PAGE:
Solenoid valves are best winterized by leaving them open for the winter. You should also open and close them several times to release any trapped water in the chambers. Most valves now come with drain valves. These can be opened and left to drain.
- If your solenoid valve does not have a drain valve you can loosen the bonnet (top of the valve) and allow space for the water to expand.
Automatic Solenoid/Control valves (pressure reducing, pressure relief) usually come with PE external control tubing, pilots, and other parts.
- If the complete valve can be easily removed this is recommended.
- If not, all tubing should be removed (ensure you know the pipe connections for reconnecting). Remove any external parts (pilots, manual Valves, or battery controllers).
Carry out the same procedure as the solenoid valves.
Remove Drip line connections.
- Remove drip line end caps to allow water to be drained to the lowest part of the system.
If the lowest part is in the middle of a run, you should install a quick release connection that can be removed and used as the drain point.
Remove all anti drain valves or/and open any online valves to ensure all water is released from the dripper lines.
In some cases of long period of Sub-Zero conditions, it is good practice to used compressed air to blow out the system. This will not only blow out any parts of the dripline that have not properly drained, it will also allow small air pockets to accumulate in your nozzles that will allow for any frost to expand into, preventing breaking nozzles.
- Along with preventing frost damage, blowing out the dripper/sprinkler lines, will also flush out any debris within the lines, preventing blockages and extending the life of your dripper or sprinkler nozzles.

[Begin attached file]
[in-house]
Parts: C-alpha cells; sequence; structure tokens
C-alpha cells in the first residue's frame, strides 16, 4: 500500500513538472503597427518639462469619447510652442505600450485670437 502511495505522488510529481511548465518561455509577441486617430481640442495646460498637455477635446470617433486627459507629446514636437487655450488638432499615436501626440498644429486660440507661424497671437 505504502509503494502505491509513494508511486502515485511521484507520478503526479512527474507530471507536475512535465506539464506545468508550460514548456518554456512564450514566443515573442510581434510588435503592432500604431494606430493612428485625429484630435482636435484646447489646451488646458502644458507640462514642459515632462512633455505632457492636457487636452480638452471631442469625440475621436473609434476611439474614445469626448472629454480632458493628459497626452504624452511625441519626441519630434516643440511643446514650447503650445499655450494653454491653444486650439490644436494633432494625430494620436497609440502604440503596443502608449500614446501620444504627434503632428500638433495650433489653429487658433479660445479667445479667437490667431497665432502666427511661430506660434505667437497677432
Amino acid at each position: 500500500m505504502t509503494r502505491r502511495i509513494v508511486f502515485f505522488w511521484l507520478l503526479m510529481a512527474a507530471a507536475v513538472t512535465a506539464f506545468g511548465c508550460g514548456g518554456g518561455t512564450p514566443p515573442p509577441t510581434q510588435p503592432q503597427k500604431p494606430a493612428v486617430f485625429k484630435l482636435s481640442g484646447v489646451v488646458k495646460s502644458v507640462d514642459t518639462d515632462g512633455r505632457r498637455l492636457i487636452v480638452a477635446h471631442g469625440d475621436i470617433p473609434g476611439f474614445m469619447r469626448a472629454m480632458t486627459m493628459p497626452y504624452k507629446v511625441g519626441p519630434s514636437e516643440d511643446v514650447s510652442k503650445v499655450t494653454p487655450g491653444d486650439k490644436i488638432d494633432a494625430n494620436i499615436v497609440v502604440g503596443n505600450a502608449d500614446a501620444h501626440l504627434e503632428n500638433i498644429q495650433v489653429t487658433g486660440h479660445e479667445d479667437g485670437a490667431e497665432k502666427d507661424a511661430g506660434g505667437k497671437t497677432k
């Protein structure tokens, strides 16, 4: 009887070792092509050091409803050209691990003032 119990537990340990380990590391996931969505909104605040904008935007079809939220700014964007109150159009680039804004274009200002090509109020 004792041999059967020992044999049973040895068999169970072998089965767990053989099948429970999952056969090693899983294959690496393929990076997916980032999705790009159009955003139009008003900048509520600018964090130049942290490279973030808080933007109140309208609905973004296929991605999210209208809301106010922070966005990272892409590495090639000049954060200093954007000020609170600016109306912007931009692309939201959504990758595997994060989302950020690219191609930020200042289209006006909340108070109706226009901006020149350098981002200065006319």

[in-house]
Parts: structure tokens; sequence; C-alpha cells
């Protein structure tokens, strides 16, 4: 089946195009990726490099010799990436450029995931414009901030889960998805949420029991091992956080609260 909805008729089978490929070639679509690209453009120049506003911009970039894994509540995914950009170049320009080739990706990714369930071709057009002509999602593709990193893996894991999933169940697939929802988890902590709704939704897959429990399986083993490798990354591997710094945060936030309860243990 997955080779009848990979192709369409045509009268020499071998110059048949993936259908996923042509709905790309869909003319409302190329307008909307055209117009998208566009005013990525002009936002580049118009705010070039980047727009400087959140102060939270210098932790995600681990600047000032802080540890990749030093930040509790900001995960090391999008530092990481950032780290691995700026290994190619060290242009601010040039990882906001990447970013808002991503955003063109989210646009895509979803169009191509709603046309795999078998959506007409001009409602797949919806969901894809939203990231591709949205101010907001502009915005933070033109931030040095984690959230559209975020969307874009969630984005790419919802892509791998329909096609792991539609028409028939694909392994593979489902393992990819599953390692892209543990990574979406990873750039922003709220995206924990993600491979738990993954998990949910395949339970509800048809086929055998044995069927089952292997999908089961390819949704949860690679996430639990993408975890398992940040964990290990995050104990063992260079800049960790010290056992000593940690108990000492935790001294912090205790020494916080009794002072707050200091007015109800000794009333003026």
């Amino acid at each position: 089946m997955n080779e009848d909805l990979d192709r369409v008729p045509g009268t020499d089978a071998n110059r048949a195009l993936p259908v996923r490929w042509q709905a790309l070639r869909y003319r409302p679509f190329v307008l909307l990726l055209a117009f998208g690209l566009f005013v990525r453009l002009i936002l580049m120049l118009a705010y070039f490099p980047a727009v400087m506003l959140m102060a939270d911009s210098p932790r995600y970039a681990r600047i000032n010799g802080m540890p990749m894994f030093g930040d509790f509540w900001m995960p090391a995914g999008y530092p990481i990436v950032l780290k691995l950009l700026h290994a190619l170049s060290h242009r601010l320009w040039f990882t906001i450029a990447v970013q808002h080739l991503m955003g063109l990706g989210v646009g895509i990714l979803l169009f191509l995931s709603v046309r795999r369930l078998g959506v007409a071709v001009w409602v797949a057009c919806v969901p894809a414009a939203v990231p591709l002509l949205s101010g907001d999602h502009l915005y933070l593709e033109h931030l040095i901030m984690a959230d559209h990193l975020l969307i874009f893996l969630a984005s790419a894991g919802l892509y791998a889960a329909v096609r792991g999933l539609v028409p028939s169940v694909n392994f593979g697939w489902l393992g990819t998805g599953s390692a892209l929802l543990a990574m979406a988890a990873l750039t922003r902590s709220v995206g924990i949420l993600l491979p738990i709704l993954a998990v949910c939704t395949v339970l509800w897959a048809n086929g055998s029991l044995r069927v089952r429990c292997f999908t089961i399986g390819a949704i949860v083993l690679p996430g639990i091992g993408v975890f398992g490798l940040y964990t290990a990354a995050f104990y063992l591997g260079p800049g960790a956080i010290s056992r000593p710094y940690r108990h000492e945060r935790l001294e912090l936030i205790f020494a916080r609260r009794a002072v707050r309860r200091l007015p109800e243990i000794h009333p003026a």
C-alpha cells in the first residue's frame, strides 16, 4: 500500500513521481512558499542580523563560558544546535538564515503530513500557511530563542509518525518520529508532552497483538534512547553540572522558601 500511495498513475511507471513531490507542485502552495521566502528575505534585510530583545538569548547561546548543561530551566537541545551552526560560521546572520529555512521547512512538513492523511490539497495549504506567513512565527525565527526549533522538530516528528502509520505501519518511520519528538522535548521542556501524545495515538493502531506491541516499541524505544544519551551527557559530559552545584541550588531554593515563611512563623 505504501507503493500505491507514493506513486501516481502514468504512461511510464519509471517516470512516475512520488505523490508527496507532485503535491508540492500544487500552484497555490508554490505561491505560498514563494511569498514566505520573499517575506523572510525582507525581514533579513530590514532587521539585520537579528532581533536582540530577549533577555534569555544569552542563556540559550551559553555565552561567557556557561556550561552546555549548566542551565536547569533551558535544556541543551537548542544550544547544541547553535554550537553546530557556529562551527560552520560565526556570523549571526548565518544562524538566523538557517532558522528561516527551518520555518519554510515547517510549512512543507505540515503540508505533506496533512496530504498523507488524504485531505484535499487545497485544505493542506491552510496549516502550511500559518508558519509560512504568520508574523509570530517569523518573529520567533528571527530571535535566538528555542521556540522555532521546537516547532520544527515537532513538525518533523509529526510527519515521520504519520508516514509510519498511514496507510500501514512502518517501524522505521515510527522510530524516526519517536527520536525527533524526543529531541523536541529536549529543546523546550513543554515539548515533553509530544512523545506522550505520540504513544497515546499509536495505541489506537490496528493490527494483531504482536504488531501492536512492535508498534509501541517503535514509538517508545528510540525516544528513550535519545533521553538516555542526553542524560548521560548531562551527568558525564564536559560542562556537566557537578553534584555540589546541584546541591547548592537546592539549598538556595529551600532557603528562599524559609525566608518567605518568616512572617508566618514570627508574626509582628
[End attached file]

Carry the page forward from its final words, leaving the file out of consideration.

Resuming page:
Even though your main filtration may be made of Steal, they can also be prone to frost damage.
Most filtration systems are manufactured with a drain point.
If this not the case, removing the locking nut or loosening the bolts will allow the filter to drain.
If the filter has an automatic flushing system, these usually come with external piping and hydraulic components. If the filter is easily removed it is a good idea to move into warm conditions.
- If not – As we do with the control valves, remove all piping and components (ensuring you remember how it is reconnected), and valves or connections should be drained and/or loosened.
Most systems are manufactured with drain points. If not, loosen all connections and allow for this system to be drained.
- Feeding systems are usually an expensive part of the irrigation system and are mostly bespoke built. This can result in replacement parts not being available, difficult to install, or in some cases, require a rebuild or retro fit which can prove expensive.
- Pay special attention when draining expensive feeding systems.
Control systems should be de-programmed and left switched on. This will keep the controller warm and stop moisture and/or humidity building inside the controller.
- Although your controller may be waterproof and rated, this does not mean moisture and humidity cannot affect the internal components of a control system.
- Moisture or humidity damage may result in the controller no longer working.
In pumphouses that have an electricity supply it is advised to install a thermostat controlled heater or radiator to keep the frost to a minimum.
(Alternatively, a small wood burner could be placed in or near the pumphouse when sub-zero temperatures are expected).
- Remember that the gluing of PVC pipes and fittings in sub-zero conditions is not recommended. Most glue manufacturers recommend that the gluing of PVC pipes and fittings should only take place in temperatures above 5°C.
- PVC pipe should not be moved or transported in temperatures less than -5°C
- All the information and advice above is from personal experience and the solutions recommended are those that have proved most successful for myself, based on a range of trials and manufacturers data. Some products and manufacturers may advise other of different practices.